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New York State Bar Association

The NYSBA traces its roots back to November 21, 1876. By an act of the New York State Legislature, the NYSBA was incorporated on May 2, 1877. Headquartered in Albany, New York, the NYSBA has grown to 74,000 members including more than 18,000 members residing outside of the state of New York.

Members practice in every area of the law including real property law, litigation, corporate law, trusts and estates law, business law, and general practice. Members work as partners and associates, judges and academics, solo practitioners, and small and large firm practitioners.

The New York State Bar Association (NYSBA), is a nonprofit professional association offering membership to attorneys on a voluntary basis. The organization seeks to elevate the standards of integrity in the legal profession while it cultivates the science of jurisprudence.

The NYSBA is not the official New York Bar and is not responsible for attorney licenses or registration. Instead, to search for an attorney, you must use the “attorney search" feature on the New York State Unified Court System (USC) website.

To search the UCS database for an attorney in New York, you must enter the attorney’s first or last name. You can sort the search result by city, state, registration number, registration status or year admitted. 

New York Attorneys listed in the USC database are listed by the name that corresponds to their name in the Appellate Division Admissions file. If you are unable to find the attorney's information using the database, then contact the Attorney Registration Unit of the NYS Office of Court Administration.

Contact Information

New York State Bar Association (NYSBA)
1 Elk St Albany, New York
Phone: (518) 463-3200
Website: www.nysba.org
NY Attorney Search Feature

NYSBA Videos

NY Code of Professional Responsibility

After adopting the Canons of Ethics in 1920, the rules for legal ethics became the Code of Professional Responsibility in 2001. The Code of Professional Responsibility adopted changes addressing multidisciplinary practice.

Effective April 1, 2009, the administrative committee of the New York courts adopted a modified version of the Model Rules.

Law Sections of NYSBA

The New York State Bar Association houses twenty-five (25) specialized substantive law sections as well as more than sixty (60) standing, special, and other committees including:

  • Young Lawyers Section
  • Women in Law Section
  • Trusts and Estates Law Section
  • Trial Lawyers Section
  • Torts, Insurance and Compensation Law Section
  • Tax Section
  • Senior Lawyers Section
  • Real Property Law Section
  • Local and State Government Law Section
  • Labor and Employment Law Section
  • Judicial Section
  • International Section
  • International Section
  • Intellectual Property Law Section
  • Health Law Section
  • General Practice Section
  • Food, Drug & Cosmetic Law Section
  • Family Law Section
  • Environmental & Energy Law Section
  • Entertainment, Arts and Sports Law Section
  • Elder Law and Special Needs Section
  • Dispute Resolution Section
  • Criminal Justice Section
  • Corporate Counsel Section
  • Commercial and Federal Litigation Section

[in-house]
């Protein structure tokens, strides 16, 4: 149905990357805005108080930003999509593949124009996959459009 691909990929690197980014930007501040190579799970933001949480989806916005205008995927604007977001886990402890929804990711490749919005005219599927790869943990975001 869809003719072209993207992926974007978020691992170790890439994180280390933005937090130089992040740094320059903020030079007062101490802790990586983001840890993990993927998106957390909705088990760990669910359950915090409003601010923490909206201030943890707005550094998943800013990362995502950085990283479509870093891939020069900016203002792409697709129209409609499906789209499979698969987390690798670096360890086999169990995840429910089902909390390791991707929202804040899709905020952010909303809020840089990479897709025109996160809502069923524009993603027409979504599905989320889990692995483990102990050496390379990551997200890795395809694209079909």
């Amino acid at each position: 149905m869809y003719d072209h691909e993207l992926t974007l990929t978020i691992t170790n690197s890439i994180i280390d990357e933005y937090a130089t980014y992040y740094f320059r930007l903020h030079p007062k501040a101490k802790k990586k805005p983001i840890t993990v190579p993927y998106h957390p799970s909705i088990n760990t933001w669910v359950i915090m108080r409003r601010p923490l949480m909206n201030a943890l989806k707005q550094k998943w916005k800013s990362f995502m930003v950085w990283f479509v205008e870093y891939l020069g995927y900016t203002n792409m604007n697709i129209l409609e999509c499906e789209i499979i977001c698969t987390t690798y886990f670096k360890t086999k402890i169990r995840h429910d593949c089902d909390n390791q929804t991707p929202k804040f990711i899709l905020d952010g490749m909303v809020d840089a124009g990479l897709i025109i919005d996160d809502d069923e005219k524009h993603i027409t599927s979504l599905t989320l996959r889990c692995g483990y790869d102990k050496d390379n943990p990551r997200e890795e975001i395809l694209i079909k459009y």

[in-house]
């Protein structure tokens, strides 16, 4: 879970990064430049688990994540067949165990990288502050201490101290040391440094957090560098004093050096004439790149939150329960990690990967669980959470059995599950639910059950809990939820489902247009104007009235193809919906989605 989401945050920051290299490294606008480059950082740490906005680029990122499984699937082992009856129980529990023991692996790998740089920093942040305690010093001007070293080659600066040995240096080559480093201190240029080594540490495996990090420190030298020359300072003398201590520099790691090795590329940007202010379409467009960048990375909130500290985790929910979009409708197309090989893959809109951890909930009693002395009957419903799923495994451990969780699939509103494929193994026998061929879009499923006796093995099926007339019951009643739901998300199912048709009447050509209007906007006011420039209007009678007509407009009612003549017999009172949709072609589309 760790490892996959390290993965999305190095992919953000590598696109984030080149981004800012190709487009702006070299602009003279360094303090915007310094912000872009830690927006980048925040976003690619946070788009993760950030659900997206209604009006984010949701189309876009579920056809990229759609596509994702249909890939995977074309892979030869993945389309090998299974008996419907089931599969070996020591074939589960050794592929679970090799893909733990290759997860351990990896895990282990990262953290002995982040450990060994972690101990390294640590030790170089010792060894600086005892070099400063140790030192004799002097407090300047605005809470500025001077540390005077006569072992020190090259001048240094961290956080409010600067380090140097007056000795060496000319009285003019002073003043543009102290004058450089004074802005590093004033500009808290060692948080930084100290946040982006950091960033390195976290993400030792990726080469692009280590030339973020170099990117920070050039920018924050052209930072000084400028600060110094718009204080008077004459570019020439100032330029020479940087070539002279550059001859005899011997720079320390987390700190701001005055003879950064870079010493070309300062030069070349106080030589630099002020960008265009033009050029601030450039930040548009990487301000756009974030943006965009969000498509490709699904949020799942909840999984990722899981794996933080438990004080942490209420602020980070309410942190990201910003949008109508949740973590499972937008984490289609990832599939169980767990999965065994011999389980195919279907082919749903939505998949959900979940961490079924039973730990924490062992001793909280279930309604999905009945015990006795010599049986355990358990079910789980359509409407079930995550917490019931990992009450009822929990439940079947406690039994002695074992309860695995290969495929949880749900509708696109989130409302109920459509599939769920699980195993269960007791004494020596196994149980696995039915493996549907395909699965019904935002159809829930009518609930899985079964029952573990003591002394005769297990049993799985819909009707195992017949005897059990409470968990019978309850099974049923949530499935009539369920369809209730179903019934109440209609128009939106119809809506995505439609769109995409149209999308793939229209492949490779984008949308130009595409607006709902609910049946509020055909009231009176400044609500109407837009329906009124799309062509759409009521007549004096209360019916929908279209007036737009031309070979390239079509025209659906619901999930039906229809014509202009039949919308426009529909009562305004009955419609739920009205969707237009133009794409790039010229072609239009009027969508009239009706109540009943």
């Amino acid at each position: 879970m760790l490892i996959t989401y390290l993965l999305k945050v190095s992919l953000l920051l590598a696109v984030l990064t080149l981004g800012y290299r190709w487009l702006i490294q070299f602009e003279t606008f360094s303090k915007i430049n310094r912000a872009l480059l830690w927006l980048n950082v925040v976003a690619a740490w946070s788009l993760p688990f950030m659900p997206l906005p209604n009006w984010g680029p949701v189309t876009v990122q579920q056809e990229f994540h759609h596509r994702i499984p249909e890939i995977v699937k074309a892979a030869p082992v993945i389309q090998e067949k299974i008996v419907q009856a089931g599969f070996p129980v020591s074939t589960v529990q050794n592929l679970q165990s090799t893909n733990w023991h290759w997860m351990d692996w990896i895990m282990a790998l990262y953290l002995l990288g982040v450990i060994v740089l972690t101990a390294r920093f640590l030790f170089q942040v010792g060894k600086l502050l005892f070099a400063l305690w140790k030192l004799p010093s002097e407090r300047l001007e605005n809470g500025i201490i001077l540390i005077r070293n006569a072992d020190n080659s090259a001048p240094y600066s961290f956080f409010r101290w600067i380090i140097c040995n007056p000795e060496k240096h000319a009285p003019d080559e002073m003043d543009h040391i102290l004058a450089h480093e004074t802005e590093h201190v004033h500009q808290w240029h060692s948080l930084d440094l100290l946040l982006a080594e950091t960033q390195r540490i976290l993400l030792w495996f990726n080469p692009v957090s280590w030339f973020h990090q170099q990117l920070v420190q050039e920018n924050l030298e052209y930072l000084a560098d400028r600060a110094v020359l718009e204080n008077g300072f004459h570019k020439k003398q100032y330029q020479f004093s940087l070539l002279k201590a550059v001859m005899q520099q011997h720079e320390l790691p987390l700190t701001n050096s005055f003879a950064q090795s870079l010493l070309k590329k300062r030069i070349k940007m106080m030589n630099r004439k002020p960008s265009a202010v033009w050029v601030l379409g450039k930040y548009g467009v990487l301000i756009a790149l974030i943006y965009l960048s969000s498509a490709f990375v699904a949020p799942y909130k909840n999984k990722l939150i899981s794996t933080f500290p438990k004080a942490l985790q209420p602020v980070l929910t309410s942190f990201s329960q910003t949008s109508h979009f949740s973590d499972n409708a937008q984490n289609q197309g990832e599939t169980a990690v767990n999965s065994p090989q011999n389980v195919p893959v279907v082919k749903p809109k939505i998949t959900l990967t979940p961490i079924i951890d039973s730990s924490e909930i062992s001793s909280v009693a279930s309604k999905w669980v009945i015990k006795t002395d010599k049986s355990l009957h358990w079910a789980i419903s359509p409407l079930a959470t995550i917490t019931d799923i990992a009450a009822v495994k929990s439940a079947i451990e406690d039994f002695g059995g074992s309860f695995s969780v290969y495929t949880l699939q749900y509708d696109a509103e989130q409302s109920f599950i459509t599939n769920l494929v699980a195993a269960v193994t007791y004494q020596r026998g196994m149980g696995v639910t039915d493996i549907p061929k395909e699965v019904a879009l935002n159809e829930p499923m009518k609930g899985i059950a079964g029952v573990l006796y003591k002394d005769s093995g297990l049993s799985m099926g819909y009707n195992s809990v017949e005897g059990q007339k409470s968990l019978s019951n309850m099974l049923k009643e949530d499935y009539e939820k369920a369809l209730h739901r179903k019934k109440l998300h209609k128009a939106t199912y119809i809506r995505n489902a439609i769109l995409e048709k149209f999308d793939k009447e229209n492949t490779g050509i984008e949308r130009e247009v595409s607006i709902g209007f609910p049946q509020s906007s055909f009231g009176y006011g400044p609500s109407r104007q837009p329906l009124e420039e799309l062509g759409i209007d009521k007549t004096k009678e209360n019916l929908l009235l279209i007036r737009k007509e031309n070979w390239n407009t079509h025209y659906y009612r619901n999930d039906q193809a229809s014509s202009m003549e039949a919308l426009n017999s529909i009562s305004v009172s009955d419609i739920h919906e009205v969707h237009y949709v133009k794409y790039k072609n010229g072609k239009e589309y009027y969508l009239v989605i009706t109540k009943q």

• Business Law Section
  • Antitrust Law Section

Publications of the NYSBA

The publications of the NYSBA include:

  • New York State Bar Association Journal
  • New York State Bar Association State Bar News
  • New York State Bar Association e-Newsletters (CasePrepPlus & NYSBA Weekly)
  • New York State Bar Association's Professional Services Guide

The Lawyer Referral Service makes referrals to attorneys in Upstate and Western New York through its hotline at 800-342-3661.

Benefits of Membership

For more than 140 years, the New York State Bar Association (NYSBA) has shaped the development of law and responded to the demands of the legal profession. Members enjoy:

  • access members-only legal resources;
  • reduced rates and discounts on products and services for law offices;
  • access to continuing legal education (CLE) seminars and programs;
  • invitations to social events and networking opportunities;
  • leadership opportunities in sections.

Classes of membership in the NYSBA include:

  • Active
  • Associate
  • Affiliate
  • Honorary
  • Sustaining
  • Law Student

Officers in the NYSBA include:

  • the President
  • the President-Elect
  • one Vice-President for each judicial district
  • two Vice-Presidents for the First Judicial District
  • a Secretary

The House of Delegates can establish additional offices. To be nominated to become the president-elect, the candidate must be a member of the House of Delegates or have served as a member of the House of Delegates within five years before the nomination.

Additional Resources

Bar Associations in New York - Visit the website of the New York State Unified Court System to find a list of statewide bar associations, local associations, and court-sponsored volunteer lawyer programs.

Find an Attorney in New York - Visit the New York State Attorney General’s website to find resources that help the public search for attorneys. The NY Attorney General does not represent the victims of crime and is not permitted to provide them with legal advice. The resources listed include The State Bar of New York, The National Crime Victim Bar, and the New York Courts.

This article was last updated on Friday, November 6, 2020.